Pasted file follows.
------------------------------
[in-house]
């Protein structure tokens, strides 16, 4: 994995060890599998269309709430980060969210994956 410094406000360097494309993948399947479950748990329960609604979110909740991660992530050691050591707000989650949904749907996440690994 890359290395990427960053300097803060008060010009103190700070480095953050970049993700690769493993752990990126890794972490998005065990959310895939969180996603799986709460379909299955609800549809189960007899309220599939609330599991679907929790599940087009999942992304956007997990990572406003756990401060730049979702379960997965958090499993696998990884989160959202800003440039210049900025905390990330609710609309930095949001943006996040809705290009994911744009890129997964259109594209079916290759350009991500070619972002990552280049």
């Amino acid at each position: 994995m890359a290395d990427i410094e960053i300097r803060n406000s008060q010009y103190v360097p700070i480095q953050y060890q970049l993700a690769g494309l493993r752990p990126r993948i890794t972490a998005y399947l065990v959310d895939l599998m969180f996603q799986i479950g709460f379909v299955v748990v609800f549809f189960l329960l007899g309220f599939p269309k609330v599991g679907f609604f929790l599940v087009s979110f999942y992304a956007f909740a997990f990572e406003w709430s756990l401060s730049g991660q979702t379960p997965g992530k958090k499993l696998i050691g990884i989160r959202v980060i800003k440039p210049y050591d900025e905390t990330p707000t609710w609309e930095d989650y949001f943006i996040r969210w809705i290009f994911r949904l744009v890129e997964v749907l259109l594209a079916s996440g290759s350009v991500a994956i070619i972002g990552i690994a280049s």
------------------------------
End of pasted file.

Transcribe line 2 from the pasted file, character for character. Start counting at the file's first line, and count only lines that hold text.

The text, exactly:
């Protein structure tokens, strides 16, 4: 994995060890599998269309709430980060969210994956 410094406000360097494309993948399947479950748990329960609604979110909740991660992530050691050591707000989650949904749907996440690994 890359290395990427960053300097803060008060010009103190700070480095953050970049993700690769493993752990990126890794972490998005065990959310895939969180996603799986709460379909299955609800549809189960007899309220599939609330599991679907929790599940087009999942992304956007997990990572406003756990401060730049979702379960997965958090499993696998990884989160959202800003440039210049900025905390990330609710609309930095949001943006996040809705290009994911744009890129997964259109594209079916290759350009991500070619972002990552280049």